St. Petersburg hopes to minimize red tide impact on Fourth of July festivities

The race is on for workers to clean up thousands of dead fish caused by a red tide outbreak along St. Pete’s waterfront. On Friday, city crews worked to remove dead fish from the water and shore ahead of the Fourth of July weekend.    

This map shows medium to high concentrations of the red tide algae near the waterfront, which has led to dead fish along the Pier, marinas, North Shore Park to Demen’s Landing and Lassing Park. 

Ben Kirby, a spokesperson for the city of St. Petersburg, says it should have a minimal impact on the weekend’s celebration.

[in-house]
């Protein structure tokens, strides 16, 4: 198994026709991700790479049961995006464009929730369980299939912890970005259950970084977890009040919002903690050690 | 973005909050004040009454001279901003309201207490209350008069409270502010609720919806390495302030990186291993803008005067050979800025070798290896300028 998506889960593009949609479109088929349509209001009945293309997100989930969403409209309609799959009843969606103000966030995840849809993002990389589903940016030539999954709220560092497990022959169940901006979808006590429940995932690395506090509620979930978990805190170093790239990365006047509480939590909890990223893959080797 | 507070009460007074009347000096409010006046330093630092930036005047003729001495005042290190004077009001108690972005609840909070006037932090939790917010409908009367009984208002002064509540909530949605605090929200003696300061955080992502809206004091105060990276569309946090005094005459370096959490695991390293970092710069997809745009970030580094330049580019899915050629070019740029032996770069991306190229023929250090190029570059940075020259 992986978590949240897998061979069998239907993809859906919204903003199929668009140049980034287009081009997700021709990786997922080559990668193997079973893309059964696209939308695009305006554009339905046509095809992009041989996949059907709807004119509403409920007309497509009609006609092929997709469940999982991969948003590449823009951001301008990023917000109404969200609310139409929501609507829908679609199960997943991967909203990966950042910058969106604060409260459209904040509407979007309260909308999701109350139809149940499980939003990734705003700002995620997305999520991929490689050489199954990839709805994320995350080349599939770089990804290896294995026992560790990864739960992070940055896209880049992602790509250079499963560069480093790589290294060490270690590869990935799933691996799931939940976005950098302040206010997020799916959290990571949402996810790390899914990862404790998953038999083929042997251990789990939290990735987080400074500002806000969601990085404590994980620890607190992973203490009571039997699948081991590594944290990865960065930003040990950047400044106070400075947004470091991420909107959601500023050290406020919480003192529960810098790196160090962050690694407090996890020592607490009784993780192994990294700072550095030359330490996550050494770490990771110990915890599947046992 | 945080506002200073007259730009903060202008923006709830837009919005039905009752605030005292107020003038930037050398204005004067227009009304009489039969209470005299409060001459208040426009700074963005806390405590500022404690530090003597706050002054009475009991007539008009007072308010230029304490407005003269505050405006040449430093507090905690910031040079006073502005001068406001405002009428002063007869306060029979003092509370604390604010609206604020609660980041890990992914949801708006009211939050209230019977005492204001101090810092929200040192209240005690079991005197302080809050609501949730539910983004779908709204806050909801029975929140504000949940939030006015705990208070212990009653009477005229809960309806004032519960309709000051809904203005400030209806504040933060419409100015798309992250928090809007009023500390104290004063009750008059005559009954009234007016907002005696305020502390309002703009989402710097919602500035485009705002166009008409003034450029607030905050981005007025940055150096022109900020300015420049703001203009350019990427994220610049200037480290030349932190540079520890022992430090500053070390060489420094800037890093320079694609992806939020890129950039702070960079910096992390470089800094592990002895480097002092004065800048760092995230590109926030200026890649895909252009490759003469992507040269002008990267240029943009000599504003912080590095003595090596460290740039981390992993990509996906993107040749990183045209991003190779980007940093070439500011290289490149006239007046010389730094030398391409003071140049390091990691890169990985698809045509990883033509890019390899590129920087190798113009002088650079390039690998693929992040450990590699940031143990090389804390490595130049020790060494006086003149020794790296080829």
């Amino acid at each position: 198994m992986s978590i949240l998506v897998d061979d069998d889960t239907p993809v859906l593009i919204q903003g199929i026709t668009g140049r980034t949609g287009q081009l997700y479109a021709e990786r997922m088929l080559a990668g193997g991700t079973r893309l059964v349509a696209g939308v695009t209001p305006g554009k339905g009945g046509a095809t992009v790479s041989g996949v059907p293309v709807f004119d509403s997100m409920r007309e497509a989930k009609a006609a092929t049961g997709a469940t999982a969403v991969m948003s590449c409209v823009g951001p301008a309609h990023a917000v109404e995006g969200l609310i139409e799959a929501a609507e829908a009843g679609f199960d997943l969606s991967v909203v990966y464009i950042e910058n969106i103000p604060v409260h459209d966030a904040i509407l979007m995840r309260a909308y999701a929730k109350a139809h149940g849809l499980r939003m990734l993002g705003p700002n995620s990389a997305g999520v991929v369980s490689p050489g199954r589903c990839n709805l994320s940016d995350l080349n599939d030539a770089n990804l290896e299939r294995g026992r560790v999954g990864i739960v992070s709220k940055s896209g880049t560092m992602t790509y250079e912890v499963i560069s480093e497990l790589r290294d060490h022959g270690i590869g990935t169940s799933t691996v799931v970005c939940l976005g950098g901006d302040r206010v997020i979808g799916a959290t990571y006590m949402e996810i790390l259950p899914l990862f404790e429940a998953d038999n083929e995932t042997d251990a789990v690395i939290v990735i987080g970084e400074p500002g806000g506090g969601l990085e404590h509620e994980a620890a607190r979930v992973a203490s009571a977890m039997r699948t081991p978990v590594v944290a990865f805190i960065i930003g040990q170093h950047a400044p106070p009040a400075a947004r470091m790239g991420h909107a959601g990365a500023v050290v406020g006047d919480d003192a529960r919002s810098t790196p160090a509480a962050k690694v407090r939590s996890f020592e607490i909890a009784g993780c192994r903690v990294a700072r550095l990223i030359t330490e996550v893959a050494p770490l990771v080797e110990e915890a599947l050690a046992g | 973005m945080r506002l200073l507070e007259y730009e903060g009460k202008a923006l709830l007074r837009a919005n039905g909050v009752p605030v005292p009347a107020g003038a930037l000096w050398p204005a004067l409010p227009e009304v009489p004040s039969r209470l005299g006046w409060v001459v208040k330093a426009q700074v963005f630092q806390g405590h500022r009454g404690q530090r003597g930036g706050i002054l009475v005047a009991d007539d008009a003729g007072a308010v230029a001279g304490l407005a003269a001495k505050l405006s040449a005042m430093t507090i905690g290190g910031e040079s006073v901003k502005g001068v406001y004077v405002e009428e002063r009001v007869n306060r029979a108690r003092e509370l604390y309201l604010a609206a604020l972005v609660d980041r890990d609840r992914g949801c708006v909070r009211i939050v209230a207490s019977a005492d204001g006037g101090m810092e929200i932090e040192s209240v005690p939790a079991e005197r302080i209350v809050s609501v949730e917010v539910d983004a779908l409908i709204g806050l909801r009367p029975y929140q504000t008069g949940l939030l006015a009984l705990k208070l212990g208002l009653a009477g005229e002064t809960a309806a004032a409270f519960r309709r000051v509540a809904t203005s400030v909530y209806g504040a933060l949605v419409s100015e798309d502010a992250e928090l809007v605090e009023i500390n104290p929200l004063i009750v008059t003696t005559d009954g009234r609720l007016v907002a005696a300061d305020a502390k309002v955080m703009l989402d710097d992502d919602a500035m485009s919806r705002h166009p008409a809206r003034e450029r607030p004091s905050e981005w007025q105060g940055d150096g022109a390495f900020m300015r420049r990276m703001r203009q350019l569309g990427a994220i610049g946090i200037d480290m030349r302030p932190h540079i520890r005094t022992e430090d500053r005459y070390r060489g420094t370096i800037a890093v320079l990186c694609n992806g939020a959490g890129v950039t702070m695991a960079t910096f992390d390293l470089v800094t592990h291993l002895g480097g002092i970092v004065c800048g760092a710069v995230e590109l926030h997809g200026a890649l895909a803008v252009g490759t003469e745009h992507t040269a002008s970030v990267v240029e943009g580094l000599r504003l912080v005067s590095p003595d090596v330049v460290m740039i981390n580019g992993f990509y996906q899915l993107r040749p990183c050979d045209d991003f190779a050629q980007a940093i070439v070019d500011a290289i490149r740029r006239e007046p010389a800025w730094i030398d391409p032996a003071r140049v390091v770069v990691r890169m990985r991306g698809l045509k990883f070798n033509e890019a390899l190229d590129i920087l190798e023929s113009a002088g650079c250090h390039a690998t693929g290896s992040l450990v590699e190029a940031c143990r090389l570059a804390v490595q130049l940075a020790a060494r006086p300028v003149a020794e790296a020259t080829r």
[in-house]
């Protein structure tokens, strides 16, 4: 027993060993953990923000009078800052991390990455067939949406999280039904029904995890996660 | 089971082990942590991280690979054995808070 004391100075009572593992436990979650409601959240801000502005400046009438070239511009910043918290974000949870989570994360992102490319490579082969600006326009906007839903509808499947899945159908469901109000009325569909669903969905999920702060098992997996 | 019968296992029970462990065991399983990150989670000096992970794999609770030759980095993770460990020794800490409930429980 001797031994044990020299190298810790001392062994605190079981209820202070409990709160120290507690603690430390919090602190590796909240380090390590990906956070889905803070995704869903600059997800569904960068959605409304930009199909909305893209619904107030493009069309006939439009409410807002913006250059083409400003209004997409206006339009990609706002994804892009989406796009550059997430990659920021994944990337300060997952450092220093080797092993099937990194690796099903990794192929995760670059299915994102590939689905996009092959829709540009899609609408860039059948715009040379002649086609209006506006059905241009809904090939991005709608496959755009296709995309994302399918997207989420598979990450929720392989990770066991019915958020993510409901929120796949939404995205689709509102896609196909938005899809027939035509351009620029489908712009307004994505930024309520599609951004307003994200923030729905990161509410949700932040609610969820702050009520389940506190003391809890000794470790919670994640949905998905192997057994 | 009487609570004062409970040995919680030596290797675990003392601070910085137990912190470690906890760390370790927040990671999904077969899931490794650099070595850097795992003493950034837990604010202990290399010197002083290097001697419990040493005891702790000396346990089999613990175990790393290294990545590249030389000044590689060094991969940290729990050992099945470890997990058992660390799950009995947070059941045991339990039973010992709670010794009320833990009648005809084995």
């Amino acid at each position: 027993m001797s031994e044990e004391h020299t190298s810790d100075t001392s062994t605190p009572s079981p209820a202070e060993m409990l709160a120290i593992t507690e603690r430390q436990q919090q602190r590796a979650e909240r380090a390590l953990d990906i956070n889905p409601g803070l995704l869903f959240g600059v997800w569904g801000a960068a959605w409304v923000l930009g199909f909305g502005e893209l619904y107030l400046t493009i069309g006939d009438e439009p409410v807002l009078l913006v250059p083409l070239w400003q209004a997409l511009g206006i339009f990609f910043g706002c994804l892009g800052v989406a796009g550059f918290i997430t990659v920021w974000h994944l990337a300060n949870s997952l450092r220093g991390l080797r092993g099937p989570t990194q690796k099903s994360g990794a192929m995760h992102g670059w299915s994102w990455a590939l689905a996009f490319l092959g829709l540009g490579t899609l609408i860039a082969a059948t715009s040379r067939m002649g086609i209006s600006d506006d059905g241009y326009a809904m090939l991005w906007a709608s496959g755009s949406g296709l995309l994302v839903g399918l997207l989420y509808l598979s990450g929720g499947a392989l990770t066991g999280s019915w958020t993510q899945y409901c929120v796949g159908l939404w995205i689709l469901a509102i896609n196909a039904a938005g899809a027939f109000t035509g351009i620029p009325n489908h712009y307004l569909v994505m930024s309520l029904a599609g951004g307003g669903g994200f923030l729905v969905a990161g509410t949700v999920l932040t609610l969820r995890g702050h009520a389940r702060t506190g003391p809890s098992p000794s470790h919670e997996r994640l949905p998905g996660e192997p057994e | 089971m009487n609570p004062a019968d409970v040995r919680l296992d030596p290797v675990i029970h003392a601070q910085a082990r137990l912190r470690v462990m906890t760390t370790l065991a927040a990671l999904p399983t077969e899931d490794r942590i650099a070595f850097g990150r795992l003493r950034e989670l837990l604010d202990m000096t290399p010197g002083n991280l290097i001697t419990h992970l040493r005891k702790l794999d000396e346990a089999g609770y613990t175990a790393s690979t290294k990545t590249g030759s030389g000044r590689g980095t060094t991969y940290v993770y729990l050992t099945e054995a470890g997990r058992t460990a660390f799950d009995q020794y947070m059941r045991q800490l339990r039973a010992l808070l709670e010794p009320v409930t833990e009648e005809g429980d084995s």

READ Fishermen watch red tide destroy another year of their livelihood on Tampa Bay

"I think people should monitor it if they can…We are going to clean up the dead fish and other debris in our area so it’s a nice place to be," Kirby explained.  

The toxins released from red tide algae can cause respiratory problems and may be deadly to marine life. The Bay Area has seen an outbreak in the Bay and along the beaches. 

Scientists are investigating whether the spike is linked to nutrient heavy wastewater that was dumped into Tampa Bay following a breach at the Piney Point fertilizer plant.  

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